WHAT THE IRS MIGRATION DATA MEAN


The numbers behind the maps and stories in "Valley on the Move" come from a Sunday Gazette-Mail computer analysis of Internal Revenue 
Service data.  In addition to collecting taxes from citizens, the IRS keeps track of the county and state where taxpayers and their dependents say they live, and where they move. The IRS does not release data on any individual taxpayer, only the total numbers of people 
who moved.  This IRS migration data also tracks the average income of the taxpayers who leave or come into a county, called the median
 adjusted gross income, and the sum earning power of all those people, called the aggregate adjusted gross income.  The IRS data does not count all people. Not everybody files a tax return, especially seniors and people with low incomes. The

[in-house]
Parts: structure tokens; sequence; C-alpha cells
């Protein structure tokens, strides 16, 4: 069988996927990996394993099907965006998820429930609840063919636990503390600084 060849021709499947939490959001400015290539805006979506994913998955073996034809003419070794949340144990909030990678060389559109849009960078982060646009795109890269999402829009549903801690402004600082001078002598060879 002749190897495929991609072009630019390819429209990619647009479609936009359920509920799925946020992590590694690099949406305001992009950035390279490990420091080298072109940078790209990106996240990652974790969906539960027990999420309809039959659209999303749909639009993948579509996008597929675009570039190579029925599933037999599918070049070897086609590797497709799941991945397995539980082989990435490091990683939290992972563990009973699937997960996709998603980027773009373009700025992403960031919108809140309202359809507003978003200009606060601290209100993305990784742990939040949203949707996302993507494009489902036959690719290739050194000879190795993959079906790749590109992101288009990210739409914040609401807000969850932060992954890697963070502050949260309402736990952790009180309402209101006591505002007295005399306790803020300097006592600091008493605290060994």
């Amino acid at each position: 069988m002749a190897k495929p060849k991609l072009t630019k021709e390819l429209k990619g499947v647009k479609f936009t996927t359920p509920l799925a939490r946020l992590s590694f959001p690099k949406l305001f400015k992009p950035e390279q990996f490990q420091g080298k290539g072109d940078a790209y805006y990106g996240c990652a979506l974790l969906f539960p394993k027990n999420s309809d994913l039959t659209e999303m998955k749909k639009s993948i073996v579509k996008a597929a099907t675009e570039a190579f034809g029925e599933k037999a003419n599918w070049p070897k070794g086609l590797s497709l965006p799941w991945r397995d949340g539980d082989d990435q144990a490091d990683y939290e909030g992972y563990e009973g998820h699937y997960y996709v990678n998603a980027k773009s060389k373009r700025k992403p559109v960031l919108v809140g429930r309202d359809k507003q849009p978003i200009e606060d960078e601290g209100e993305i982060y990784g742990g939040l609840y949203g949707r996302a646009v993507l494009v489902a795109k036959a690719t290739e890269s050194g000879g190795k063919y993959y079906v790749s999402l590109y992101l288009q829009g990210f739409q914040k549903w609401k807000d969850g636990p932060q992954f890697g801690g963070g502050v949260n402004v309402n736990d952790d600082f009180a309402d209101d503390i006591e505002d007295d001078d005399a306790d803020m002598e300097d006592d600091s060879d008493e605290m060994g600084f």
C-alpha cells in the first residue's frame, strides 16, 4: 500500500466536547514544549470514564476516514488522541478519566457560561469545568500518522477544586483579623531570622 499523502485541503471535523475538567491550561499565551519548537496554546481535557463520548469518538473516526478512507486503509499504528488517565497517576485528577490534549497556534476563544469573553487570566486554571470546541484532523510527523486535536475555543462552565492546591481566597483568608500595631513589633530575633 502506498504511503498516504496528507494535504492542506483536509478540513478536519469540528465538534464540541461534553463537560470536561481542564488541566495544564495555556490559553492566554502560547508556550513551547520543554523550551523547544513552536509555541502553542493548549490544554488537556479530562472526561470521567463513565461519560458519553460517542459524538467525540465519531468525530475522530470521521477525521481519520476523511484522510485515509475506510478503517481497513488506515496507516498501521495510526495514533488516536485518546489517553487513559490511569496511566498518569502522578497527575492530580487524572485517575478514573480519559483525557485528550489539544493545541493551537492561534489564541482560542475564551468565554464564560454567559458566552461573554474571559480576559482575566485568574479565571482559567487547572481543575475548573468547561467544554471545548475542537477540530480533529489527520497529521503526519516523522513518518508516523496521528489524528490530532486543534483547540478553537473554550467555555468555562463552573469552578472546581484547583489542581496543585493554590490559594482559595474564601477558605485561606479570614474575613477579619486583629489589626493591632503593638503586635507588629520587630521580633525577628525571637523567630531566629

• umber of exemptions claimed by a taxpayer may not be the same as the
  •  
  • umber of people in that taxpayer's household. The loss of a spouse
  •  through divorce or death might not show up on one year's return, for instance.  The stories in "Valley on the Move" focus on the net gains or losses in Kanawha and Putnam County. Migration does not occur in only one direction. For example, the IRS data shows 916 taxpayers and their dependents moving from Putnam County to Kanawha County in tax year 1998-99 - not bad for Kanawha, except 1,309 taxpayers and dependents moved from Kanawha County to Putnam County, a net loss of 393.  This data can be ordered on the Web at www.irs.ustreas. gov/prod/tax_stats/soi/ind-cn tymig.html.  
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